In addition to her basketball skills, there was one other thing that Lin Smithson picked up on when she first saw Tabby Koerner play at Harris Road Middle School.
Smithson, now the Jay M. Robinson girls' basketball coach, was especially impressed with Koerner's ability and willingness to jump, a novelty for a female middle school athlete, according to Smithson.
Koerner has been distinguishing herself as a basketball player ever since. The recent Gardner-Webb signee is one of the main reasons the Bulldogs were ranked in The Observer's pre-season Sweet 16 poll.
A senior, Koerner is coming off a 2008-09 season in which she averaged 13 points and 10 rebounds and was named all-conference.
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Always tall for her age, Koerner, now 6-foot-1, says she has played basketball ever since she can remember. She played in recreational leagues in Virginia before moving to Concord as a fifth-grader.
Smithson was not coaching at the high school level when she first met Koerner, but the impressionable middle schooler thought it was cool that her new AAU coach had once coached at Northwest Cabarrus High.
Koerner was playing for the upstart Cabarrus Stars program and Smithson remembers her for her tall, thin frame and being one of the team's leading scorers.
Koerner played on the Stars for Smithson for two years, before arriving at Robinson where Smithson had recently been named head coach. Koerner made another good impression on her new high school coach during summer camp games.
"She was probably close to six feet tall," said Smithson. "She's just phenomenally athletic. She had a really good game and one of the refs came over and said 'I don't know why you'd ever want to take that girl off the court.' And now I don't want to take her off the court."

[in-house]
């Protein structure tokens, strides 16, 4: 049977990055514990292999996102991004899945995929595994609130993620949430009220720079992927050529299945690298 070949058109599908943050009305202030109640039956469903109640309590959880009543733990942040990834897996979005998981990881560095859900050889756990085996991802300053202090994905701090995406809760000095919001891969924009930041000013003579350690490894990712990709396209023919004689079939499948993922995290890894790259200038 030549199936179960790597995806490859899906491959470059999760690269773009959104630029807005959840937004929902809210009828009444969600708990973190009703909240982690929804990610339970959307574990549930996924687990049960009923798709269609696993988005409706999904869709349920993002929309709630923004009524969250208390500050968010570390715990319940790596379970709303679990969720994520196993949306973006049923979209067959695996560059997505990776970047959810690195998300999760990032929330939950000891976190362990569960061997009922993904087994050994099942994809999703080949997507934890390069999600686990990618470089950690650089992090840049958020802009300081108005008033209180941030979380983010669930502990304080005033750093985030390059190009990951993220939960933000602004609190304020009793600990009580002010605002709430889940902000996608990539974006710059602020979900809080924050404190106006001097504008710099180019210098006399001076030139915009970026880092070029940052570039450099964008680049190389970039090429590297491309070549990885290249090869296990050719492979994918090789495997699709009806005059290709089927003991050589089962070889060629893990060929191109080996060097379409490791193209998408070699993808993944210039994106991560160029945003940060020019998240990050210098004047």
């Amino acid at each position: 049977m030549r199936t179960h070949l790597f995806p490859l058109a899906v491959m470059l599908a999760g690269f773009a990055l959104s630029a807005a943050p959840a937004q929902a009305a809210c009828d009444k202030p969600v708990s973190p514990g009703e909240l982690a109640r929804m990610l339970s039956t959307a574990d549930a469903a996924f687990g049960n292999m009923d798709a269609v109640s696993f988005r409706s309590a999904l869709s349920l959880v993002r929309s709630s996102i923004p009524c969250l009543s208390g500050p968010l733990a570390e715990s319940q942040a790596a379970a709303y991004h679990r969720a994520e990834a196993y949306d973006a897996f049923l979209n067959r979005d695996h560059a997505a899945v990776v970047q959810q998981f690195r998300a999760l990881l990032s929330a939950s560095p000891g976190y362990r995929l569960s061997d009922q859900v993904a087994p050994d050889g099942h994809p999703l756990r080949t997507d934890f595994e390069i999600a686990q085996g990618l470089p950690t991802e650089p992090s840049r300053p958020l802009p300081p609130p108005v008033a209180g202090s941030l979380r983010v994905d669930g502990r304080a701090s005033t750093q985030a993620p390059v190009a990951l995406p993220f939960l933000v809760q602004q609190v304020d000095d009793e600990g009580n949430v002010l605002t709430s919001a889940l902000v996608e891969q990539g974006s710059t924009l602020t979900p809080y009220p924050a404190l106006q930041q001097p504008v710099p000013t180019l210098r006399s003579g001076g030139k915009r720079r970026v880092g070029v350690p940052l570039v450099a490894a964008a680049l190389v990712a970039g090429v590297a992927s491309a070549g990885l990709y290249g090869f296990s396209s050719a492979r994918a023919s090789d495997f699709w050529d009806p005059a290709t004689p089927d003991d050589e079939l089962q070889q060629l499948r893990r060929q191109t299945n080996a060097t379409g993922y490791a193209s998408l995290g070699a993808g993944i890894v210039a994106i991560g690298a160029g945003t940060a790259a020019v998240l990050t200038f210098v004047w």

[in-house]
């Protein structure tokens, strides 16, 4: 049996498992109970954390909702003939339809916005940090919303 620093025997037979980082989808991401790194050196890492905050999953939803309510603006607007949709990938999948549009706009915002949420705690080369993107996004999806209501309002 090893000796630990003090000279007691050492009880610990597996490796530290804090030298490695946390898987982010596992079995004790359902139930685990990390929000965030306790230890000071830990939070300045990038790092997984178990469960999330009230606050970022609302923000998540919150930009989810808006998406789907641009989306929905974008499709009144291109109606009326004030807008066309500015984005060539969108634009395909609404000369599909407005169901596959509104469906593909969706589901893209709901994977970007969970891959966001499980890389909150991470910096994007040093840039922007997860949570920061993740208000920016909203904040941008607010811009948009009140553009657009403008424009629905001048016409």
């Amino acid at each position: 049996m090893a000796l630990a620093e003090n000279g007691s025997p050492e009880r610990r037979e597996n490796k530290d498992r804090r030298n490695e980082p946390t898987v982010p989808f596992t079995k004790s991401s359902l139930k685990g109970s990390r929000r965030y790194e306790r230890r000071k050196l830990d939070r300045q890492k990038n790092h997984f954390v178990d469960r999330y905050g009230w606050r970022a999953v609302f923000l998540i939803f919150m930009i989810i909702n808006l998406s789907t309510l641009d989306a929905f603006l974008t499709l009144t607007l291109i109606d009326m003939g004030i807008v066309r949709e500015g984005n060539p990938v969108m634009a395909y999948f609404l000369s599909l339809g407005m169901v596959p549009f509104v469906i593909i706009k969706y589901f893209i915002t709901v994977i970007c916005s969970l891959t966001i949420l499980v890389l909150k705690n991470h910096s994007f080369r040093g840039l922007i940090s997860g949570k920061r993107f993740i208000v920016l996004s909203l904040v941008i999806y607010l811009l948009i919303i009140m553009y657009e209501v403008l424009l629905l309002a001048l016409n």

Her first year of varsity ball was an eye opener for Koerner. Opposing players were bigger, faster and more talented, especially those in the ME-CA 7 4A, Robinson's conference.
"I had to learn to calm down," said Koerner. "I always tried to rush things. It might have been me just wanting to do stuff. As you play, and get used to teammates, you gain that trust with each other. I started to relax and was learning the plays more and becoming more confident. I just grew up."
A part-time starter as a freshman, Koerner became a mainstay in the starting five as a sophomore. She averaged two blocks a game as the Bulldogs enjoyed a fine season, reaching the third round of the state playoffs.
Koerner spent the off-season working out in a weight training program specifically designed for female athletes by Robinson athletic trainer Brian Long. The program helped her build strength, and Koerner became a more physical player her junior season.
"It made such a huge difference," said Smithson. "She went from a gangly little girl, she's now intimidating. You look at her and think, 'I wouldn't want to tangle with her.' She's mentally more confident."
A highlight of Koerner's 2008-09 season was Robinson winning the Cabarrus County Christmas tournament and being named the event's Most Valuable Player.
The daughter of Loren and Brenda Koerner, both who played basketball at Virginia's Davis and Elkins College, Koerner spent many a day on the backyard basketball court taking a few tips from dad.
"Her footwork has gotten a whole lot better," says Smithson. "Her defense is picking up. In college she'll have to play power forward. She has a great outside shot. She can handle the ball but her strength for us has been under the basket."
Getting offered a college scholarship was a "big deal" says Koerner. And whether it's in high school or in college, Koerner's coaches know they'll get everything she has to offer.